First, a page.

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The Mets should play Wilmer Flores more, Ruben Tejada less

While Ruben Tejada has been passable as a major league shortstop in recent weeks, he shouldn't be taking playing time away from Wilmer Flores.

Noah K. Murray-USA TODAY Sports

New York Mets shortstop Ruben Tejada has been mediocre over the past few weeks, prompting a rare air of positivity for the embattled shortstop. His slightly elevated play won’t last, however, and it’s time for the Mets to make some changes at the position.

Since he was called up to the major leagues in 2010, nobody mistook Tejada for an above-average hitter, even for a shortstop, but his strong 2011 and 2012 campaigns gave some hope that he could be at least an average regular. But a lackluster 2013, in which he hit just .202/.259/.260 cast doubt upon those hopes. Now, Tejada has seen a slight resurgence at the plate.

Tejada’s low batting average and slugging percentage this season have been buoyed by a solid .337 on-base percentage and a not-embarrassing 80 wRC+. If he is able to maintain these numbers, he would be a decent contributor, but they’re unsustainable.

Tejada has an eye-popping 14.2 percent walk rate this season that ranks in the top fifteen for players with at least 150 plate appearances, ahead of the likes of David Ortiz and Troy Tulowitzki. But his walk rate is unsustainable.

Six of Tejada’s walks have been intentional—walks that can’t be counted on and are generally given in front of the pitcher’s spot. Take those walks and plate appearances out of the equation, and Tejada has an 11.6 percent walk rate on the season. That’s still significantly higher than his 5.4 percent rate in 2012 and 6.6 percent rate in 2013. But in addition to the impending walk rate regression, Tejada has posted the lowest contact rate and the highest strikeout rate of his career.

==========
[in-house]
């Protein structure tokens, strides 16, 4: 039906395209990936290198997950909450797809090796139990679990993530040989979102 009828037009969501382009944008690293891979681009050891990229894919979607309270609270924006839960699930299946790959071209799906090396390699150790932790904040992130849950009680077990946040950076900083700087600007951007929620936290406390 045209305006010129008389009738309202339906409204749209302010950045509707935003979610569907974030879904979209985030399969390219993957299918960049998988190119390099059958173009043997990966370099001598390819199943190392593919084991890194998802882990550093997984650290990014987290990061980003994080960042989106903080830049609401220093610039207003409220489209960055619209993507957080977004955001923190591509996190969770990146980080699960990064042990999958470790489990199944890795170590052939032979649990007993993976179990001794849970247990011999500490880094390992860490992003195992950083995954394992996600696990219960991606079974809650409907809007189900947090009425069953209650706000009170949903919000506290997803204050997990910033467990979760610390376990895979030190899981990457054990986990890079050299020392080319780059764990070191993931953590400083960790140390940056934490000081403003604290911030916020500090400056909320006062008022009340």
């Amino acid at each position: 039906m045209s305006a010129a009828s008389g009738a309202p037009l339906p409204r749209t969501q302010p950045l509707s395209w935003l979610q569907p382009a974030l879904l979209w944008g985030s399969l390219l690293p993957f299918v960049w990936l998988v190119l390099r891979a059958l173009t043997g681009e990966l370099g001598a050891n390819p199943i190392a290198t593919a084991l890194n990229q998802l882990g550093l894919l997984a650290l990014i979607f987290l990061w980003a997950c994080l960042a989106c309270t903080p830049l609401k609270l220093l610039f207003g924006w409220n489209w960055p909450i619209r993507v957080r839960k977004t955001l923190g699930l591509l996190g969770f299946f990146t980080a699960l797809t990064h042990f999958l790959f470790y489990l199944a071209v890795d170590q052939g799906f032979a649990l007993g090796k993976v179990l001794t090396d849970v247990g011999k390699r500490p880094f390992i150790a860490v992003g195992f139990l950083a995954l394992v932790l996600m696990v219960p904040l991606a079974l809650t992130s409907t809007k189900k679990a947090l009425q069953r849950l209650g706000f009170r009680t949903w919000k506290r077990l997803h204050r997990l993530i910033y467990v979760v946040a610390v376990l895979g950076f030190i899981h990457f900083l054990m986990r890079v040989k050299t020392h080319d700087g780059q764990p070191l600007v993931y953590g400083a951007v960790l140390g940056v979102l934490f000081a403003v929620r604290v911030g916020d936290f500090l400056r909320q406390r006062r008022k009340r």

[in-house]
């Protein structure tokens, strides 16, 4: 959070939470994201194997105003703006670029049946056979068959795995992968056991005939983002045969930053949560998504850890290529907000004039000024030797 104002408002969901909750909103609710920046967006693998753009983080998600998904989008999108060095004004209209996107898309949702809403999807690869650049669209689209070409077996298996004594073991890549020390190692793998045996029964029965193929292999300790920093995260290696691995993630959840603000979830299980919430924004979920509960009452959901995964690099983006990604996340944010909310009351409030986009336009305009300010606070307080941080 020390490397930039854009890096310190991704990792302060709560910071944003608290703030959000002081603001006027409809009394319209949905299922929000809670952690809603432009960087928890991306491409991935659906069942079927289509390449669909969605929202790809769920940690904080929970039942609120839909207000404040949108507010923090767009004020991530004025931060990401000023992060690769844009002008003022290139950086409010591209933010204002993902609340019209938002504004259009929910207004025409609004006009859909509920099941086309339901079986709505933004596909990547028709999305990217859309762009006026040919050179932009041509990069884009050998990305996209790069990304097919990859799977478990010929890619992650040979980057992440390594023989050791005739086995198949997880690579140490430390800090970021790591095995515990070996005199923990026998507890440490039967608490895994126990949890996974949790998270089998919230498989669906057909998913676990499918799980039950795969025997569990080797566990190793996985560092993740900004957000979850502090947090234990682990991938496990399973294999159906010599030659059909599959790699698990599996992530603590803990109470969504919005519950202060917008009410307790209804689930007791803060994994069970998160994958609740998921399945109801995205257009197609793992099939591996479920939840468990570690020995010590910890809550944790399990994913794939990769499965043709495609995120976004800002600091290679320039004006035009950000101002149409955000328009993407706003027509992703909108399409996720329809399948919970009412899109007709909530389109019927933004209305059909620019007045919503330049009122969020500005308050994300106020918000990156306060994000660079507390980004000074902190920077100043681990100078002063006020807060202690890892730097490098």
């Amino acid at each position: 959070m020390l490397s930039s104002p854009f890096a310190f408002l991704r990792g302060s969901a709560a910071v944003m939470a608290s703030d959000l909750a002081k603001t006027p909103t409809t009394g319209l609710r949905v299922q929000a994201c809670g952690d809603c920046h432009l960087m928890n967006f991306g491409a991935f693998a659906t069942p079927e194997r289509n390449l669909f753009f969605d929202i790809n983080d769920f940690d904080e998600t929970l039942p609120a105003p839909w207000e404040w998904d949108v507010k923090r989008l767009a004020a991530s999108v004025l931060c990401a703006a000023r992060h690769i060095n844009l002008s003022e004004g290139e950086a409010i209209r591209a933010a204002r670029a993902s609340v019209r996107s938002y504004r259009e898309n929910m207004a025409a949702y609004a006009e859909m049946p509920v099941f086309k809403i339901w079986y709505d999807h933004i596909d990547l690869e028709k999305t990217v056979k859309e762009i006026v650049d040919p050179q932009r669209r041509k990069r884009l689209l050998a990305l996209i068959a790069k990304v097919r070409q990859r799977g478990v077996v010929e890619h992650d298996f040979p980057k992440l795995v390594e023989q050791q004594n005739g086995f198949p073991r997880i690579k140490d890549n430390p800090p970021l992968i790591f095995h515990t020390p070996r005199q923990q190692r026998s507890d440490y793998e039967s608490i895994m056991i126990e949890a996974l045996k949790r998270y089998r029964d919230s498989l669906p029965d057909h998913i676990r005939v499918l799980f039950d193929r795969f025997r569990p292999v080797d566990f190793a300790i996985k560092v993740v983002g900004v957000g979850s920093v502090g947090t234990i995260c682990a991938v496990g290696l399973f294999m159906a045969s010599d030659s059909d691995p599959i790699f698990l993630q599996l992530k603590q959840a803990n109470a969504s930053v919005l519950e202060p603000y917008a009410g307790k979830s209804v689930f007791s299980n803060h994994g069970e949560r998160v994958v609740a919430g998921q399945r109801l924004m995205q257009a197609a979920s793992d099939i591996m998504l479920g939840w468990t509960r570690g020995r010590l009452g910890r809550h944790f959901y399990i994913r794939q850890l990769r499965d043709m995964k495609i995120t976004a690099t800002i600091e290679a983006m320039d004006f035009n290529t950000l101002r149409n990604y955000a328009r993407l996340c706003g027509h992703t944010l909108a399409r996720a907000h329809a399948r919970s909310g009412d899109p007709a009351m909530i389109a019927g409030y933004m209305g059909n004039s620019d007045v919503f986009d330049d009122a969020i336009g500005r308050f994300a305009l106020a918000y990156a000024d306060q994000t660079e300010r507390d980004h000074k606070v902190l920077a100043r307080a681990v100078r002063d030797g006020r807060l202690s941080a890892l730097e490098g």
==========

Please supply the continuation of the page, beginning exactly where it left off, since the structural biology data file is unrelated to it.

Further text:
Terry Collins should react to the peripheral statistics and establish a platoon at the position in which Tejada starts against left-handed pitchers and Wilmer Flores starts against right-handed pitchers—as opposed to playing the "hot hand" as he has recently. Tejada has performed well against left-handed pitchers throughout his career and specifically over the past two seasons, justifying some playing time, but he has been terrible against right-handed pitching.

Ruben Tejada, 2013-14 AVG OBP SLG wOBA wRC+
vs. LHP .275 .378 .353 .331 113
vs. RHP .187 .264 .248 .231 44

Flores hasn’t fared well at the plate early in his career and he has just a 63 wRC+ against righties, but his potential at the plate warrants significant playing time against right-handed pitchers. Flores’s sample size at the plate is too small to be definitive, while Tejada is a known quantity at this point.

While Flores has struggled at the plate, he has more than held his own defensively, which was thought to be his flaw throughout the minor leagues. As long as his solid play in the field continues, he needs to get at-bats versus righties and work through the growing pains. Tejada doesn’t excel in any facet of the game, and while Flores hasn’t either, he has might in the future. He should be getting consistent playing time, not only to show the Mets what he can do, but to help the team win games now.